It’s no wonder that Canada’s most populous city is often a top choice for tourists, students, Working Holiday travellers or newcomers—the country’s business and financial capital is a vibrant destination with plenty of opportunities.

Looking to experience Toronto? Check out this practical guide for an easy introduction to the city! 

What does Toronto look like?

If you’re landing at Toronto Pearson Airport, you will be greeted by the huge Great Toronto Area (GTA), which is the City of Toronto and the regional municipalities of Durham, Halton, Peel, and York.

The City of Toronto covers 630 km². It became a “megacity” following the amalgamation of Etobicoke, Scarborough, York, North York and East York in 1998.

Toronto extends northward from the shores of Lake Ontario along Yonge Street, often dubbed the “longest street in the world.” “East” and “West” are divided by Yonge Street in Toronto, e.g. “Dundas West” is west of Yonge Street.

On postcards, Toronto looks like an urban jungle with tall glass towers and skyscrapers, including the famous CN Tower. In fact, only the financial district offers this skyline. From the top of the CN Tower, you’ll notice most buildings are at most three-stories tall. It’s basically the best of both worlds—a typical modern North American cityscape but also charming, historic neighbourhoods and a very reasonable population density of 4,336 people/km².

Much like many cities in the new world, Toronto follows a grid-like pattern with businesses lining East-West streets and residential areas on North-South streets (yes, there are exceptions!).

Pro-tip, locals use intersections to give directions, i.e. College and Bathurst or Eglinton and Yonge (skip the “street” or “avenue” part).

Is Toronto a multicultural city?

Canada is a multicultural country but Toronto takes it to a whole new level—more than 50% of residents were born outside Canada!

Toronto is often referred to as “the most diverse city in the world” and most newcomers love the international atmosphere. In today’s complicated world, it’s refreshing to see how open-minded and respectful people can be.

If you have an accent in English, don’t worry—most people in Toronto do too. This is a city where people from all walks of life can fit in easily and reach their personal goals through hard work, flexibility and perseverance.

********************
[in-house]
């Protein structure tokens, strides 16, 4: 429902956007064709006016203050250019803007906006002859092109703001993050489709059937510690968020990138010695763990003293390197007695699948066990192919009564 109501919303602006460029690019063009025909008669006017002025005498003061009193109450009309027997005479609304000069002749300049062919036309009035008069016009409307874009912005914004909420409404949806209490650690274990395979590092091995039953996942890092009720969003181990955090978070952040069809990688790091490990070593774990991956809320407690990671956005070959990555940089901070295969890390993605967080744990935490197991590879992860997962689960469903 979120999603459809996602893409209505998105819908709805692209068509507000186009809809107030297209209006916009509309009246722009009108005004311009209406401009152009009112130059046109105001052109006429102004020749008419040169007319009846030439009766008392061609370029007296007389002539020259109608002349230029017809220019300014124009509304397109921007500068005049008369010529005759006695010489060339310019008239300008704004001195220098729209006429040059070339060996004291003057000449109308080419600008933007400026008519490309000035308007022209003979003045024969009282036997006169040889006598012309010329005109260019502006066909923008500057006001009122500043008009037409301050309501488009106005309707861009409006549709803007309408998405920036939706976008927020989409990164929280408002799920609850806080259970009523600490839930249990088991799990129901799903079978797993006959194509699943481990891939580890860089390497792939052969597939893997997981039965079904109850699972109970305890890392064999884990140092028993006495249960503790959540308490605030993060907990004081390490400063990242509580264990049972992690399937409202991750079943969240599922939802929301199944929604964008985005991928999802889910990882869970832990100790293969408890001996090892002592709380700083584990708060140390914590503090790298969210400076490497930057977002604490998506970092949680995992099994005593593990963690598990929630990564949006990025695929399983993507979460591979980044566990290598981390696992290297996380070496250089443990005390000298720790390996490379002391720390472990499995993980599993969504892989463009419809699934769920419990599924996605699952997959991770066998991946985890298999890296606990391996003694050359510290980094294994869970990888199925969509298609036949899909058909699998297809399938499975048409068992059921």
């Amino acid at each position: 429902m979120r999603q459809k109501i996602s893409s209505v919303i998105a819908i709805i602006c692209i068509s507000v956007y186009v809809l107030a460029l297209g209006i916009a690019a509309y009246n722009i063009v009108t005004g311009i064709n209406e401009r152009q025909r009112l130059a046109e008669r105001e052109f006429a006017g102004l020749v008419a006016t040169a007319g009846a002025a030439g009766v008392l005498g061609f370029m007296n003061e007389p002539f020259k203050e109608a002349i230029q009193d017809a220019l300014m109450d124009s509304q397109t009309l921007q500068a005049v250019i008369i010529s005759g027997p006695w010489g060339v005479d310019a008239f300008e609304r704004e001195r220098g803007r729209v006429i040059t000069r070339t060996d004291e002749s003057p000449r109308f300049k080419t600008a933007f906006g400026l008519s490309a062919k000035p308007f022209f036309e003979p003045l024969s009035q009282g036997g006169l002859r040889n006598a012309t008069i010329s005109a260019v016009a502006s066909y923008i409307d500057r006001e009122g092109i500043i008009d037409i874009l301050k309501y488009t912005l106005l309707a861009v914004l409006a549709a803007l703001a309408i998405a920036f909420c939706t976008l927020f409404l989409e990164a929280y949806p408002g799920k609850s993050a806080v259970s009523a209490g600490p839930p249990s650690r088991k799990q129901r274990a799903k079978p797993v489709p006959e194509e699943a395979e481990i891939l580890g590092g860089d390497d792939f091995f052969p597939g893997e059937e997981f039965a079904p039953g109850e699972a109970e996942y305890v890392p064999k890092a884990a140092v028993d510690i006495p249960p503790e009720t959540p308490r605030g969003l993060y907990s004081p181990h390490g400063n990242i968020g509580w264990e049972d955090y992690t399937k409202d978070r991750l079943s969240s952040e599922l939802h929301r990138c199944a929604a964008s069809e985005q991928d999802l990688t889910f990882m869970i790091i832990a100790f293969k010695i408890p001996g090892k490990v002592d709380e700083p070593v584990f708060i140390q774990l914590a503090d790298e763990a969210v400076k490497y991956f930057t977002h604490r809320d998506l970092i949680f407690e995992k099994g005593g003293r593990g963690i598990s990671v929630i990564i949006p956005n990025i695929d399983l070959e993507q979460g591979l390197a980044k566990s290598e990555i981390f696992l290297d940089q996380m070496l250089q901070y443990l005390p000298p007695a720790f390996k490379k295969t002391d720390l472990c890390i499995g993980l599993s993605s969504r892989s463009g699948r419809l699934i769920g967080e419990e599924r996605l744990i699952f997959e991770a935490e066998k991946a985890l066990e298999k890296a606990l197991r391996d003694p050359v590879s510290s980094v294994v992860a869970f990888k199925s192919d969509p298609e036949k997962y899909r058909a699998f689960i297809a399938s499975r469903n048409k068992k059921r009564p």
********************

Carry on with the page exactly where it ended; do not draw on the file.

Living in Toronto is also a chance to discover cultures from all over the world. If you were considering applying for a Working Holiday to South Korea, Hong Kong, Chile or Portugal, you’ll feel like you’re halfway there in many neighbourhoods! 

What’s the atmosphere like?

Many Canadians see Toronto as a big city with big-city issues but frankly, by world standards, it’s a very safe place with a moderate crime rate. To put things into perspective, Toronto had 32 homicides in 2021—still too many but a far cry from the 271 homicides in 2019 in Detroit.

The biggest issues are drug use and petty crimes.  

Getting there and getting around

Pearson International Airport

All international flights land at Canada’s busiest airport, Pearson International Airport (YYZ) located in Mississauga. A few flights from the US and Canada land at Toronto City Airport, minutes from downtown Toronto.

Taxi and rideshare services are available at Pearson Airport but the cheapest option will likely be the Union Pearson Express train that takes passengers to Union Station in just 25 minutes for $12.35. Trains run every 15 minutes and you can buy your ticket online to save time.

VIA Rail, GO Trains and buses

All trains leave from the very central Union Station:

GO buses generally leave from Union Station as well and they connect with a number of subway stations. Check the GO trip-planning tool for details.

The Toronto Coach Terminal is located at 610 Bay St., close to the Eaton Centre. This is where you can catch long-distance buses with companies such as Busbud and Flixbus.

Public transportation in Toronto

The Toronto Transit Commission (TTC) operates a subway, streetcar and bus network to navigate the city. 

There are only four subway lines, two of them very central—the U-shaped line 1 and east—west line 2. Note that the streetcar is much slower than the subway because it stops more often and shares traffic with other vehicles, except in dedicated lanes on Spadina and Saint Clair.

Pay-as-you-go options include a day pass for $13.50 and a monthly pass ($156/month or $146/month with a 12-month upfront payment). A single ride is $3.25.

Monthly passes are valid for the entire calendar month. Weekly passes are valid from Monday to Sunday and day passes are valid until 5 a.m. the next day.

Check fare and pass pricing for the most up-to-date information.

You may want to buy a PRESTO Card ($6) and load it to pay your fare—it’s quicker and easier! TTC tickets, tokens and passes are no longer available for sale in subway stations. All subway stations have a fare vending machine offering one-ride, two-ride or day-pass PRESTO Ticket. PRESTO cards and PRESTO Tickets are also available at all Shoppers Drug Mart locations and online at

If you pay cash on the bus or the street car, note that you must have the exact change (or you won’t get any change back).